It was sweet, sweet payback, and good timing, for the Yukon boys’ curling team when it finally beat Alberta North at the Yellowknife curling club on Friday in the gold medal match.
Alberta was the thorn in Yukon’s side during the weeklong tournament — the only losses in its 5-2 record.
It lost to Alberta 8-3 during the round robin, and again in the playoff round 6-5.
When it met in the final, it was a different story.
Yukon capitalized in the sixth end by stealing five points when Alberta North had the hammer. They went on to beat Alberta 11-6 to win the gold.
“We just came back really well, we knew we could beat them,” said Yukon skip Thomas Scoffin after the match.
The rivalry goes back even further for Scoffin’s rink, including third Will Mahoney, second Nick Koltun and lead Mitch Young.
At the last Arctic Winter Games in Kenai, Alaska, Scoffin and his crew lost the gold to Alberta North by a single rock in the final end.
Although it’s a completely different team this year, putting the rocks to Alberta North was the icing on the cake for the Yukon boys.
“It feels really good this time,” said Scoffin. “Winning silver was huge for us, so this time gold is even better.”
“It was a pretty convincing win — a steal of five is hard to overcome for the other team,” said coach Ron Koltun.
“Our boys have been improving every game, they really wanted this.”
Coach Koltun said the team was consistent all the way through the tournament, with only a few missed shots in the losses against Alberta.
“Shots are missed, even by the pros, and recovering from them is the way to win,” he said. “It takes experience. They work on the mental aspects of the game, as well as the technical — they’ve worked really hard for this, and I’m proud of them.”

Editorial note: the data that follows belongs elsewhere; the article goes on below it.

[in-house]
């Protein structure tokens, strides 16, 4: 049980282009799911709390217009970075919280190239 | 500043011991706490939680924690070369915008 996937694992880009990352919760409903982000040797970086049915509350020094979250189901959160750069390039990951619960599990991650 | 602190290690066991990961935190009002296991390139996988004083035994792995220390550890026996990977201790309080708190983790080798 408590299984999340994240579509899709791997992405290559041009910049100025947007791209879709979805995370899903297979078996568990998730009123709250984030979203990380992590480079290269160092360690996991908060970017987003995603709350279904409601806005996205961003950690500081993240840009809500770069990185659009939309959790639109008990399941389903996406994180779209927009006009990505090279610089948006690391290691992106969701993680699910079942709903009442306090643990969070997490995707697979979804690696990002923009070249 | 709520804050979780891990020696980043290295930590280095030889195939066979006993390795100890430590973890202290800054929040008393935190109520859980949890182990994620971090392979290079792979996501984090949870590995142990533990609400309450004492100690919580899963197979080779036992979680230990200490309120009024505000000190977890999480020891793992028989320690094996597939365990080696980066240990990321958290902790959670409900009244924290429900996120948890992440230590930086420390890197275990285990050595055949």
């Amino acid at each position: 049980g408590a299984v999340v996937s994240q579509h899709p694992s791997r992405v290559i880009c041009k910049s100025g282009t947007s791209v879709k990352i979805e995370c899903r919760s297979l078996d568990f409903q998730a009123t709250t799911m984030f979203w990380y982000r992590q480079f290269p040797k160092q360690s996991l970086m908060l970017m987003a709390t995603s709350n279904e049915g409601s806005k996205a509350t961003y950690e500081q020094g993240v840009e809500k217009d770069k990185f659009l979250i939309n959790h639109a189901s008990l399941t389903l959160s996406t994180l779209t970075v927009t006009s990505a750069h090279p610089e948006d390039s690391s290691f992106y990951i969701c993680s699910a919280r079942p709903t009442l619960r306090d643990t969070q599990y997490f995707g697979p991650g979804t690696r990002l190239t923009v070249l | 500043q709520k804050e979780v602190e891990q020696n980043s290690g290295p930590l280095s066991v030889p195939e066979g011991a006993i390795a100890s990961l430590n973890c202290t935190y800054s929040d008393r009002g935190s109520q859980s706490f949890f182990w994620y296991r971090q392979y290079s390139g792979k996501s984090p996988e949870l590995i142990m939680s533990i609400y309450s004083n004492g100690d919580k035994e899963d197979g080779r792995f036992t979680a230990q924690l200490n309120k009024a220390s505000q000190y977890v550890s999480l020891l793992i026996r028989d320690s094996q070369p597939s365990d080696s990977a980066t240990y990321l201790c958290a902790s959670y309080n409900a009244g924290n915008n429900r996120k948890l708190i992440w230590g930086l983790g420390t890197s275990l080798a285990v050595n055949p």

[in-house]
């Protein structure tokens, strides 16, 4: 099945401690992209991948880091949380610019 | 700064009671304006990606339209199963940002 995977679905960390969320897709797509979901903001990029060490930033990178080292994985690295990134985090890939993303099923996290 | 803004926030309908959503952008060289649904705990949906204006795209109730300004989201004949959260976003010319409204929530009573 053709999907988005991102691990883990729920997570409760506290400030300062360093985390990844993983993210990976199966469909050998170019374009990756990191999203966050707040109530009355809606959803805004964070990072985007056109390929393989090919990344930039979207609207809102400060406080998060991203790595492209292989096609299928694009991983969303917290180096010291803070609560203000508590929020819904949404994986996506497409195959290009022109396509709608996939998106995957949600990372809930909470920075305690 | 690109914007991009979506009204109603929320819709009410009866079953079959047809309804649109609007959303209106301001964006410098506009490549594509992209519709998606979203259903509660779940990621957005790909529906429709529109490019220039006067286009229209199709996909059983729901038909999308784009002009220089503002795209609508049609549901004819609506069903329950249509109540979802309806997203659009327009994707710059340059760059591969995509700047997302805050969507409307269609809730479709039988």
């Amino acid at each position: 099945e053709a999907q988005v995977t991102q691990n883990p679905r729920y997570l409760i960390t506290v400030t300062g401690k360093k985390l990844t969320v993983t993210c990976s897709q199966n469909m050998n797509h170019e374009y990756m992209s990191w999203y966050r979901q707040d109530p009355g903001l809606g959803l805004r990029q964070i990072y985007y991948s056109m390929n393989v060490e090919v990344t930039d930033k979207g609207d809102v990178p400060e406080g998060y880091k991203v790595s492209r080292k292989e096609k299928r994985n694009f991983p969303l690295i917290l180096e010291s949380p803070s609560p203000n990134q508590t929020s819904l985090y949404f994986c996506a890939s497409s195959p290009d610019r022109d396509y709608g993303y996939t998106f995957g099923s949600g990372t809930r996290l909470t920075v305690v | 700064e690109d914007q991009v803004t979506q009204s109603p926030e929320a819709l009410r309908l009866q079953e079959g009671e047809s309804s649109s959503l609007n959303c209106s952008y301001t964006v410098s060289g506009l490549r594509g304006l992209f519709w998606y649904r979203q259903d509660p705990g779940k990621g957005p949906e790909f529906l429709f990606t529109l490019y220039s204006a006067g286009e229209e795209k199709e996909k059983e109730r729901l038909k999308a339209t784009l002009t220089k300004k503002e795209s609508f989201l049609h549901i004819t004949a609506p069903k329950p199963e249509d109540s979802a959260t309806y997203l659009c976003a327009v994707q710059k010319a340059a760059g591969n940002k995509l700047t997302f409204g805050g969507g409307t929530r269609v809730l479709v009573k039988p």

After the match, Scoffin called his dad, Wade Scoffin who was in Winnipeg, curling at the Tim Horton’s Brier with Chad Cowan’s rink.
Wade Scoffin was the team’s original coach, but Koltun took over because of the scheduling conflict.
“I just phoned him, he’s pretty happy about it,” said Scoffin. The son seems to have outplayed the father, as Cowan’s rink was eliminated before the playoff round.
“He’s done, but they won two games,” said Scoffin. “They beat Quebec, who were former world champions, and Northern Ontario, also a great team.”
When asked if he’d like to follow his dad to the Brier, Scoffin replied, “I haven’t thought about that yet, I’m only 13,” he said. “I totally want to, but I’ll take it year by year.”
While the boys celebrated their gold ulu win, the Yukon girls’ team remained on the ice, struggling to claw their way back from a 10-6 deficit in the eighth end in their gold ulu match, also against Alberta North.
They took two points in the ninth.
In the tenth, Sarah Koltun’s well-placed final shots left Alberta skip Jaclyn Huitt with a serious high-pressure shot.
“She had to make her last shot, because we were sitting three,” said Yukon lead Tessa Vibe. “She ended up knocking one out, and winning.”
Although they didn’t win it, the Yukon girls were pleased with the result.
“Our plan was to medal, so after yesterday’s game, this was good,” said Koltun. “I think we curled well — we had a five-game winning streak, this last game was just kind of rough.”
The only other loss for Yukon was the opening match of the tournament, also against Alberta North.
“In that game the power kept going out, so each time that happened, we had to replay the end,” said Koltun. “When the power went out, the thing that keeps the ice cold turned off, so the ice was curling like crazy, and it was way different.”
“It was the longest game we’ve ever played, definitely,” said third Chelsea Duncan.
Winning silver is a welcome change from playing in bonspiels where the junior girls are vastly outranked, like the national championships.
“This was a lot nicer, because the teams are more our level, and our age; it was a nice break,” said Duncan.
“We came close to a lot of really good teams, like Saskatchewan and Manitoba — we didn’t win any games, unfortunately,” said Vibe. “It helps you with pressure shots, and feeling more comfortable and more experienced.”
“You just learn from those top-notch teams, and every time you get better and better,” said Duncan.